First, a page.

I’ve never really taught a writing class, but I have a good story about the only experience that comes close: The first time we all entered ABNA (at least, it was my first time, and I think yours too?), I noticed that one of the other YA semifinalists was the person whose summer “Writing to Get Published” class I took twice in middle school. I decided to write to him. He was still teaching “Writing to Get Published,” and he invited me to visit his class that summer. Well, I arrived on the appointed afternoon and learned that he was gone because his daughter was at the hospital giving birth to his first grandchild. There was a substitute teacher, and when I got to the classroom, she was like, “Oh, great, you’re here!” and left me alone with all the students. It turned out fine; I just did a Q & A, and it was a lot of fun. The students then went to a computer lab to write, and I found myself telling them things like, “When I took this class, we wrote in notebooks” and “I used to keep my writing on a floppy disk” and feeling old (even though I was 19).

    1. Thanks! I hope I’m doing a good job. 😀 I have two returning students from my last class, so hopefully that’s a sign I’m doing something right! I don’t like sharing my work either––but it was obligatory in all the writing classes I took in college and it always helped me learn something. And the more I did it, I got a little less scared of it. So I’m hoping to help my students get over their fear, at least a tiny bit. 🙂

      Hahaha that sounds like it was fun! My students always write with pencil/paper, which I think works better in a class setting. Even though I do most of my writing on the computer, I think in a writing class it’s important that everyone looks at each other (when they’re not writing, of course) and that there aren’t too many distractions!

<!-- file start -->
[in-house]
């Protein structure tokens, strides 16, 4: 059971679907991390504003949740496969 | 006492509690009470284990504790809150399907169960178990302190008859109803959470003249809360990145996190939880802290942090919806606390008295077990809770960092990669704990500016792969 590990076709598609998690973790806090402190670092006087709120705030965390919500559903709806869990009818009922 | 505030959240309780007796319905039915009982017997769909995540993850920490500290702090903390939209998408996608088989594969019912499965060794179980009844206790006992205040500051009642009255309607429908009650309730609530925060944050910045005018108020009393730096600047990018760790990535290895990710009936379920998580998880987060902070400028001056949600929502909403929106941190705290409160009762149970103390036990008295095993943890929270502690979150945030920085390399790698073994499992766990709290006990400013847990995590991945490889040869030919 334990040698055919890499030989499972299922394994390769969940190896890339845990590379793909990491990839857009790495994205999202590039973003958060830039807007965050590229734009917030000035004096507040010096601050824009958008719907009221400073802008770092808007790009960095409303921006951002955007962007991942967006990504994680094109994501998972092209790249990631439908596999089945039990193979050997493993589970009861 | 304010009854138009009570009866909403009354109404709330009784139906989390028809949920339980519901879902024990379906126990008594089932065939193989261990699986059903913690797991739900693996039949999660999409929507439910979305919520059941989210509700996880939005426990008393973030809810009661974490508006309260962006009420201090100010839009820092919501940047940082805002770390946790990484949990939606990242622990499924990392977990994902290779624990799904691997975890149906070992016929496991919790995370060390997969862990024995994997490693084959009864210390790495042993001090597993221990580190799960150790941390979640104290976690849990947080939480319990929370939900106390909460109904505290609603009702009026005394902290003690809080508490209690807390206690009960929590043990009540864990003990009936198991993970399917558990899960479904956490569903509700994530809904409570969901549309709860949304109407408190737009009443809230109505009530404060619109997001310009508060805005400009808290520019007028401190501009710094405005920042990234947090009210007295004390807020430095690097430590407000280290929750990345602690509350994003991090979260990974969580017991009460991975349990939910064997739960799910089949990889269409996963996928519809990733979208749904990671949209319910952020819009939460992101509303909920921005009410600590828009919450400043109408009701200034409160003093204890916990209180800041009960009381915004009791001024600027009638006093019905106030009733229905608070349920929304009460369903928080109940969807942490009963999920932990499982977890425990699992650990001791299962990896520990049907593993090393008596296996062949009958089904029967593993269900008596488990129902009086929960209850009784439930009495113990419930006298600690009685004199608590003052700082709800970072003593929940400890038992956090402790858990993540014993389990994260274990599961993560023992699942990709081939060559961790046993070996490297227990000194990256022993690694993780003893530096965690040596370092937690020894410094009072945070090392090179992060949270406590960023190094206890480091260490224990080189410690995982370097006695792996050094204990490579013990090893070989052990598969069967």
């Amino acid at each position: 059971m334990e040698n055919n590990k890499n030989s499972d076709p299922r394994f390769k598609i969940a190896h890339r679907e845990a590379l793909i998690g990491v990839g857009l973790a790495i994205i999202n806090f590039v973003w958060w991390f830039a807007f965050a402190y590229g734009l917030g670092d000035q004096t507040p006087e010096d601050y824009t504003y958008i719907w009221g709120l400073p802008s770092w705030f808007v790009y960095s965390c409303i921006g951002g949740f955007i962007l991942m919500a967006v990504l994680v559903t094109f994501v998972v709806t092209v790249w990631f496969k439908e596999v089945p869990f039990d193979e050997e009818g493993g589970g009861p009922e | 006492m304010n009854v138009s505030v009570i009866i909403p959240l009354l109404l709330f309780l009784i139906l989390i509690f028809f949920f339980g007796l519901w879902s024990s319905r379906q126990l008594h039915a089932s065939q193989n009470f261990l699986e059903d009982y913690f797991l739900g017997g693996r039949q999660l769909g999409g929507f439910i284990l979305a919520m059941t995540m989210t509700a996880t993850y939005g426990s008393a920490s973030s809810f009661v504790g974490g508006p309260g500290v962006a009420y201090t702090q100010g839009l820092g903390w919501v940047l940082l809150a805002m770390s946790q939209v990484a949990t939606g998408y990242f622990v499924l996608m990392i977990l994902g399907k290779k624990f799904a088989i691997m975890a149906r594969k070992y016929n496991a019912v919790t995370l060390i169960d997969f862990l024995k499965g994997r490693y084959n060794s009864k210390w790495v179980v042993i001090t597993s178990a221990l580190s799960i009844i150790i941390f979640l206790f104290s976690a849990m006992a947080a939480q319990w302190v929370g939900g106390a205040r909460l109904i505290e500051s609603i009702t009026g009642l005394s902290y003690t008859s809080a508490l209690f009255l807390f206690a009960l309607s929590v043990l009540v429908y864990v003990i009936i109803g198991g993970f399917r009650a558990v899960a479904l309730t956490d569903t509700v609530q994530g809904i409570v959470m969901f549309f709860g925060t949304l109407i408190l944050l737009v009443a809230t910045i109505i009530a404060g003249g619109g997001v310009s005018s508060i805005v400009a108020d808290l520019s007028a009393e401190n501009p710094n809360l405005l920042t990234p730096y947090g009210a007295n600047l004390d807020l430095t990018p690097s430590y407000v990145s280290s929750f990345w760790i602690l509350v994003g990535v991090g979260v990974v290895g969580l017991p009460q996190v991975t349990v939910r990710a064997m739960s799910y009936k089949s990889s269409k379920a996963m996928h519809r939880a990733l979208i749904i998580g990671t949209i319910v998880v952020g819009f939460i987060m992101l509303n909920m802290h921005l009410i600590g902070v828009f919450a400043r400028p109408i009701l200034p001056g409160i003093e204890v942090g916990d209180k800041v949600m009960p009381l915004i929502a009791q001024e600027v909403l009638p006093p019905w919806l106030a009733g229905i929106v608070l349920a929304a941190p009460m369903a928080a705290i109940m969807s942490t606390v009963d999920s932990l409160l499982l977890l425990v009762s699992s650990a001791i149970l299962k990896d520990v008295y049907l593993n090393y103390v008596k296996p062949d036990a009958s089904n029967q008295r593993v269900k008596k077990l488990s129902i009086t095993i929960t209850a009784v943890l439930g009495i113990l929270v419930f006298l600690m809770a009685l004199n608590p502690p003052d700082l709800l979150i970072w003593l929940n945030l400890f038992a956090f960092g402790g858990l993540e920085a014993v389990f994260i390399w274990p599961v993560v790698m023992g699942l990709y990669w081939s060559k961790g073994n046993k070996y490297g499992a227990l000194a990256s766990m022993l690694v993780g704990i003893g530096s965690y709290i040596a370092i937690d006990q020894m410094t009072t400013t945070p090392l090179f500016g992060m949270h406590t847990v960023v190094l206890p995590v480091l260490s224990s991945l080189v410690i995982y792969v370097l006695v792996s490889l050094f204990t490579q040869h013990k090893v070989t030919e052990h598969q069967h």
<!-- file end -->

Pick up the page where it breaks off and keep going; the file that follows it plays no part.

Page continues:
2. Great advice! It’s wonderful that that you have so many people interested in writing. I started my own teen writers group, and while I had two faithful people who would come, that was about it. Eventually, I disbanded the group because with only three members (and one was even leaving), there wasn’t a lot we could do in getting a lot of feedback and discussion as an actual “group.” It’s hard to find writers who are enthusiastic about the craft, so keep up the good work! You look like you’re bound to do a great job. 😀

    1. I’m sorry your group fell apart! 😦 Sometimes I think a small workshop group works very well, since everyone easily gets to know each other and becomes familiar with each others’ writing styles. But of course, it’s no good if no one shows up at all! Thank you––I still have a lot to learn, but I’d like to think I’m doing a good job so far. 🙂